Agents of SHIELDMarvel's Agents of S.H.I.E.L.D. Review - Episode 12: SeedsAgents of SHIELD - RSS 2.0
Speaking of mission-pivots, now that "How is Phil alive?" has been mostly answered, it's time for "Who is Skye, really?" to slide into the top mystery slot, and that's why Coulson and May are in Mexico. In case you forgot: Skye is an orphan who became an anti-S.H.I.E.L.D hacker because she found out The Agency had redacted information about her real family. Earlier in the season, it was discovered that she was left at an orphanage as a baby by a female Agent named Avery, but Coulson kept the darker part of the story - Avery was later killed under mysterious circumstances - between just him and May. Now, Avery's long-missing former partner Agent Lumley has been spotted in Mexico, and they're tracking him down for answers. The exchange about secrets at the beginning of the recap? That's part of their "stakeout banter."
Back at The Academy, Fitz/Simmons' ethics lecture (which namechecks HYDRA, A.I.M. and CENTIPEDE - seemingly confirming that in the Marvel Cinematic Universe at-present they're thought of as separate entities) is interrupted when a second freeze-bomb goes off, momentarily encasing Donnie Gill in ice. He's rescued by Fitz, who's sent to look in on the kid at his dorm room while Ward and The Ladies go fishing for clues at a secret Science School underground hangout, "The Boiler Room," and the audience does it's best to play along and pretend not to have already figured out that Donnie (a 190-I.Q. lonely-genius with zero social skills) is the bad guy and froze himself as a distraction.
Down Mexico way, Agent Lumley is spotted and quickly snapped-up by the combined efforts of May's fighting skills and Coulson's flying car, Lola. Once he learns his captors are S.H.I.E.L.D and not... whoever he's been hiding from, he's more than happy to tell them about "The baby girl."
...wait. Wait a second. We're not gonna drag this out for the rest of the year? We're going to get the truth about Skye's origin now? Right up front??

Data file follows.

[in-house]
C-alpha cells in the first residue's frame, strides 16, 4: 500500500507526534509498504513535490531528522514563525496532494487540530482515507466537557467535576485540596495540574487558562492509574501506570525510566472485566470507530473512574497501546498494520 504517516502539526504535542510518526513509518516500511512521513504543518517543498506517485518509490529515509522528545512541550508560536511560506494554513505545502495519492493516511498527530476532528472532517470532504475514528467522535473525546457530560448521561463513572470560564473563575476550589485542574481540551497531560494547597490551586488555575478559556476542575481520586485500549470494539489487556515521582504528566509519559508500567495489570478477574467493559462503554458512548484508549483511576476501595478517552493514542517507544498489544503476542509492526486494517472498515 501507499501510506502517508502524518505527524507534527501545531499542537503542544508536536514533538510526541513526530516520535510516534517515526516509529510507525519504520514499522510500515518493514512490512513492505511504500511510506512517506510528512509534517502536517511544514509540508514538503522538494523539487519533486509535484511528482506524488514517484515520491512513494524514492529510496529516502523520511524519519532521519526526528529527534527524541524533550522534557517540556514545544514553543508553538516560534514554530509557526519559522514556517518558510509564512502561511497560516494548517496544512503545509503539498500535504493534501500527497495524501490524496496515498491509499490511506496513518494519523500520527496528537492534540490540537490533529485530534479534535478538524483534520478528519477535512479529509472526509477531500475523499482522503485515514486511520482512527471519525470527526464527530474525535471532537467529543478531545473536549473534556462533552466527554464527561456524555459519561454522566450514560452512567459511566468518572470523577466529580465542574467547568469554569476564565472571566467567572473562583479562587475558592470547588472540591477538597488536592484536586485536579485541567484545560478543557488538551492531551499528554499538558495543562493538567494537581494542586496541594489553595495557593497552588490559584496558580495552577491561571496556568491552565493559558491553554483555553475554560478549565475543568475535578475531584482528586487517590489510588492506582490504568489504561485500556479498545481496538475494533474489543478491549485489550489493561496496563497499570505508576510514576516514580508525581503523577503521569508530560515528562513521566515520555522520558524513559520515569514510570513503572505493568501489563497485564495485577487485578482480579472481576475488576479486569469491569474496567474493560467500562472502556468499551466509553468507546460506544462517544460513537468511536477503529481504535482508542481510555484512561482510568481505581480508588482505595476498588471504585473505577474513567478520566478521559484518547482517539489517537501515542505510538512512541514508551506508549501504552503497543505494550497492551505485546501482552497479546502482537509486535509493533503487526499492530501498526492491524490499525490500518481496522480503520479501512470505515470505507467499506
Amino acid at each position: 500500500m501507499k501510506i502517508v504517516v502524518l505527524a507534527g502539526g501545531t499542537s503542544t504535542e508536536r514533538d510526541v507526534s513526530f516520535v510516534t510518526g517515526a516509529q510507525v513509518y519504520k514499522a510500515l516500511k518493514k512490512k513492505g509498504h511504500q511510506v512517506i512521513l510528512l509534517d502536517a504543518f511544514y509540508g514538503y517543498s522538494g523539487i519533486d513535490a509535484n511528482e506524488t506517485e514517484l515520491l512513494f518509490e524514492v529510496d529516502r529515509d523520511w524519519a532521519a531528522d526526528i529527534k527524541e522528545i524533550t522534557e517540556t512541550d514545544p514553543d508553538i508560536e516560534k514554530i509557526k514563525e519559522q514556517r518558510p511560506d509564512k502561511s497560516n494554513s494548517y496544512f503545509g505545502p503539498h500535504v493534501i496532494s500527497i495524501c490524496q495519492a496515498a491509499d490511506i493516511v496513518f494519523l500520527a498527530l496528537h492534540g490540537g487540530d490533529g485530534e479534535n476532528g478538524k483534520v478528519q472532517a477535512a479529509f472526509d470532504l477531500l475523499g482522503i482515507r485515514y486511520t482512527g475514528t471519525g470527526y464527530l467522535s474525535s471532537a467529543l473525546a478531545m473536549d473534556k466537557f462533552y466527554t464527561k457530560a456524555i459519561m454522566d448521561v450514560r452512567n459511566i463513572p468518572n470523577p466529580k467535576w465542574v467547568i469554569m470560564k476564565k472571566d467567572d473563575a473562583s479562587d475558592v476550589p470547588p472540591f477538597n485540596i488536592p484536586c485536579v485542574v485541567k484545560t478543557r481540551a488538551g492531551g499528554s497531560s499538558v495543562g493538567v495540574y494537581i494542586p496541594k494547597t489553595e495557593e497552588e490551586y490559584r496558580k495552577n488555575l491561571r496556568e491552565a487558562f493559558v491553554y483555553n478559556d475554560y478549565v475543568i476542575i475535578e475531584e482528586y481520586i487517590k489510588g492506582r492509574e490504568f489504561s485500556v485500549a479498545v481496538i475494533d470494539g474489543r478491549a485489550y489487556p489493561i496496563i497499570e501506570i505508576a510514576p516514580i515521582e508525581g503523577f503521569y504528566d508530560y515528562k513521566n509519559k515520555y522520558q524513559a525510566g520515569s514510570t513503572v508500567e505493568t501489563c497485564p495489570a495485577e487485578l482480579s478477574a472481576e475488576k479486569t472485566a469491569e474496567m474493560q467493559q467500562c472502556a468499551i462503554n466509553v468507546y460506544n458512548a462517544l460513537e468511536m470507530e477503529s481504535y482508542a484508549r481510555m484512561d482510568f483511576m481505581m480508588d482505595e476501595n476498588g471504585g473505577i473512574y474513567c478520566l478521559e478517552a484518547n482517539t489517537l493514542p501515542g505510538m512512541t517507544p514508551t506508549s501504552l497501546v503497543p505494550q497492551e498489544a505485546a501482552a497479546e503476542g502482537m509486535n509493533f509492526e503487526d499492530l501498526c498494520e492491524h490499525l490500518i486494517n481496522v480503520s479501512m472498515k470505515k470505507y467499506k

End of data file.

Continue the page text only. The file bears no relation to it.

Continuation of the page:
Yup! 20 years ago, Lumley and Avery were sent to collect an 0-8-4 - S.H.I.E.L.D code for powerful objects of unidentified origin - from a village in China that had been slaughtered trying to protect it. Said object? A baby believed to possess unidentified super-powers. Skye is an undocumented superhuman (of still unknown parentage), and the childhood of constantly-changing foster homes she'd believed was evidence of being chronically-unloved were in fact an elaborate master-plan by associates of Agents Avery and Lumley designed to protect her from unnamed forces that were after her and killing anyone who got in the way. Upon this reveal, Coulson elects to let Lumley slip back into the shadows rather than return him to S.H.I.E.L.D-proper, effectively joining the Protect Skye Club himself.
Back at The Academy, the Boiler Room trio work out that Donnie did the freezing himself, but not fast enough to warn Fitz before he opts to bond with the troubled youth by helping him fix an invention... that turns out to be part of a supersized freeze-bomb. Oh, and he gets knocked-out by Seth, whose been in on the scheme with Donnie the whole time. In fact, they staged the attacks specifically to trick Fitz/Simmons into coming and then into helping them finish the device. It's probably best not to try and work out how many coincidences and variables that plan is hinging on, I think.
Why build a giant freeze-bomb? Seth's father is an associate of Ian Quinn, who wants to buy it from them - but not before they run a field-test that goes haywhire and by some logic whips up an instant hurricane directly over S.H.I.E.L.D Academy. Once Fitz is back with the others (and Coulson has a heart-to-heart with Skye as part of his new "no more secrets" policy) it's time to vertical-land The Bus in the eye of the storm to rescue the two hapless/manipulated science brats; who've both just been knocked on their asses by the freeze-bomb exploding when they tried to shut it off. The effects, staging and music here are all yards ahead of the show's typically lower-tech limitations, but it doesn't hurt that the "There's been a superhero among us all along" reveal infuses residual urgency to the rest of the episode.